Originally H264 was also designed for distribution rather than acquisition, so perhaps in the future we may see the use of H265 in cameras, but there is a limit to how much data you can discard before it becomes too difficult to reconstruct an image good enough to withstand a tough post production path.

Hi Alister,

thank you for your comment.
But as far as I know, the "seeing" of colour is a hardware thing, how the colour filter array in front of the sensor is built.

The F5 f.e. has an array for REC 709, same as FS700. The camera won't see the REC 2020 colours, even if it has a mode that does a kind of calculation. The sensor through the different colour filter array of the F55 respective the F65 can realy "see" the wider colour gammut.

I wonder how the RED Sensors are seeing the world?
Please correct me if I'm wrong.

see also Sony’s PMW-F5 and F55: Defining CFA | CineTechnica (blog.abelcine.com/2012/11/01/sonys-pmw-f5-and-f55-definin...)
- Steffen Sailer, 2 months ago
... and then, the processing of this colours will occur exactly as you have described.
I see that you have posted on Abel Cine on this topic as well. I thought, I could add this here to make REC 2020 clearer, and that it's also hardware-related.
Sorry,

Steffen
- Steffen Sailer, 44 years ago
If that were true there would be an array of 1024 for each of the primary colors. Thats not the case. The color filter is exactly the same for 8-bit and 10 bit. The a/d converter reads the sensor voltage with 10 bit precision for xavc acquisition, for each of the primary colors, rgb. Any color is represented by mixing of the three primary colors, so the color filter is the same but represents more shades of each primary color. Red camera (or any) will have a different look owing to the cutoff frequency of the dichroic filter, as every filter passes a slight amount of the other two primary colors.

But to address the original question of whether xavc is rec-2020 compliant is getting ahead. It potentially could represent the rec-2020 gamut because it's 10 bit. But it could also be its own unique 10 bit gamut because at this point it's only an acquisition codec, not as yet a broadcast one. Either way, transcoding the gamut to rec-709 doesn't require knowing because the 10 bit addressable space just constructs around the rec709 8 bit space.
- Tom Roper, 2015 years ago
The F5's colour gamut in S-Gamut far exceeds Rec-709. The filters are designed to match most other typical broadcast cameras, so when shooting in 709, just the 709 range is used and the look will be similar to most other Sony cameras, but the colour filters used allow the camera to see well beyond 709. Not as far as, or with as much separation as the F55 and F65, but still much greater than 709, hence the need to use S-Gamut to capture the cameras full range.

Tom the F5/F55's A/D is at least 16bit as the camera outputs 16bit raw. There is no dichroic filter in a bayer camera, the filters are normally absorption filters. Dichroic's are used in 3 chip prism cameras where the filter must pass one colour through while reflecting the others to the other 2 sensors.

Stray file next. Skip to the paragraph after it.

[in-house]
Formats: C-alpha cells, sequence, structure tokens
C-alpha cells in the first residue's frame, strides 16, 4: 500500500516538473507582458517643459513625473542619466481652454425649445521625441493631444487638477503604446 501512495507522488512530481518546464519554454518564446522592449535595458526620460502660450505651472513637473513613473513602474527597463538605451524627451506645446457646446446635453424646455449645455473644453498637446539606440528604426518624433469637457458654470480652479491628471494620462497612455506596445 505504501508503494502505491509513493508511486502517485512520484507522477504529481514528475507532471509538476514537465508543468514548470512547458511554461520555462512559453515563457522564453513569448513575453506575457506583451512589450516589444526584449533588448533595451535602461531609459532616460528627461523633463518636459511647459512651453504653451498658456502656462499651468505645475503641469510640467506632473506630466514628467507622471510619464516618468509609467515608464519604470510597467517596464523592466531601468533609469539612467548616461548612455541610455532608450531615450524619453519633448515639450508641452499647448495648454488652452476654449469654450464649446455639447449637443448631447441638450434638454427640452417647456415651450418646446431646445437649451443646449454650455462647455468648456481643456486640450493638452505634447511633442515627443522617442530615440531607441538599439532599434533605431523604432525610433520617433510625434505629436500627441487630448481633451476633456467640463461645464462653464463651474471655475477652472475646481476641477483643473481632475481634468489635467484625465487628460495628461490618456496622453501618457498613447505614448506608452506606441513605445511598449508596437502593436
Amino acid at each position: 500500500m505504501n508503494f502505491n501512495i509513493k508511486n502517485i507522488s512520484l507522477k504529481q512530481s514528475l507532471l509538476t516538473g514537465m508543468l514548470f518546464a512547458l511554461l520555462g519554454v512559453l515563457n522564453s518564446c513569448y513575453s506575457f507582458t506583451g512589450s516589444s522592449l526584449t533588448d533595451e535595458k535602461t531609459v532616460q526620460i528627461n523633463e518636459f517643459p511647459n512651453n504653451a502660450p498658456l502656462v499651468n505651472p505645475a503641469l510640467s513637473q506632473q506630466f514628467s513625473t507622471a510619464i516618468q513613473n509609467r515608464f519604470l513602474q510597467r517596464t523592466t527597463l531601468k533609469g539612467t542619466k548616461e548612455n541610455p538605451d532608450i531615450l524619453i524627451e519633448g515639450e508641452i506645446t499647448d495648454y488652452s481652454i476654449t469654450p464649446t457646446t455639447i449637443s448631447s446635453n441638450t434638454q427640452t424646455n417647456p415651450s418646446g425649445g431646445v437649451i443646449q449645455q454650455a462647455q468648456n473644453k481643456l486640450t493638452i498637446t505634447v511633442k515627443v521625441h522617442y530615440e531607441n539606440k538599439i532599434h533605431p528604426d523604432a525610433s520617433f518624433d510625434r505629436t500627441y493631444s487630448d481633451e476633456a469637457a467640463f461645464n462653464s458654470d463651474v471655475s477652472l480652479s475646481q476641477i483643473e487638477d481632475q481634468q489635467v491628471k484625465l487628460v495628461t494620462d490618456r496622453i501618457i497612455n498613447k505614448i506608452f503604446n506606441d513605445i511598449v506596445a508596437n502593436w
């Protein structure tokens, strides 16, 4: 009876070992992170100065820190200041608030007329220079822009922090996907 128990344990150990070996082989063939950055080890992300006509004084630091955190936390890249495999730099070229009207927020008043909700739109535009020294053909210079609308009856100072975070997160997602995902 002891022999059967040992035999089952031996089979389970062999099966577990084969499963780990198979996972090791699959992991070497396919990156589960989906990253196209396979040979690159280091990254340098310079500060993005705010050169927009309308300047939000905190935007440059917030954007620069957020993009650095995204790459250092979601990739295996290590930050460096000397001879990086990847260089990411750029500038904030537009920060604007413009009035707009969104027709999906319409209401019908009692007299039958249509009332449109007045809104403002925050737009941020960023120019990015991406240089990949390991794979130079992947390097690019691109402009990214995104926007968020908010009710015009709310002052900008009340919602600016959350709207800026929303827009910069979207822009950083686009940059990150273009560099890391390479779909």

Codecs have absolutely nothing to do with Gamut. A codec is a bucket or a container. You can put anything you want in that bucket, plain water (rec 709) or finest champagne (BT2020). The bucket (codec) will hold either just as well. Almost any codec can contain almost any gamut. 8 bit, 10 bit, 16 bit. The bit depth doesn't change the colour space or gamut only the precision within the colour space. Changing the bucket from a plastic one to a glass one won't change the water into champagne or vice versa. It's what you put in the codec that determines the gamut, not the codec itself.

Rec 2020 specifies a 10 bit codec to avoid banding and other artefacts with a wide gamut and dynamic range. 8 bit would struggle.
- Alister Chapman, 2015 years ago
I should have been at your seminar, thanks Alister. Hope the weather was cooperating.

Some h.264 encoders allow a color space to be specified. Whether this is informational or transformational I can't say, I would assume it is both.
- Tom Roper, 2015 years ago
Command, line example:

x264 -- bitrate 28000 -- colorprim "bt709" -- transfer "bt709" -- colormatrix "bt709" -o targetfile.264 sourcefile.mov
- Tom Roper, 2014 years ago
That's just metadata about what should be in the file. It does not necessarily mean that is what is in the file. When a codec is working correctly you encode a data level on the input and then hopefully get the same data value when you decode the codec. But the codec doesn't really know or care what colour that value represents. It is the display device and it's gamut that will determine what colour the data value will represent.
That's why we are able to use the same codec to record different gammas and colour spaces. For example XAVC in an F5/F55 might one day be recording 709, the next minute Hypergamma, then perhaps SLog2 and S-Gamut.
Play back the 709 footage on a 709 monitor and it will have natural contrast, play back the SLog2/S-Gamut on a 709 monitor and the contrast and colours will be off. But play back the SLog2/S-Gamut on a monitor with SLog/S-Gamut and again we will have natural contrast and colours. It's the cameras and display devices that determine the Gamut, not the codec.
- Alister Chapman, 2014 years ago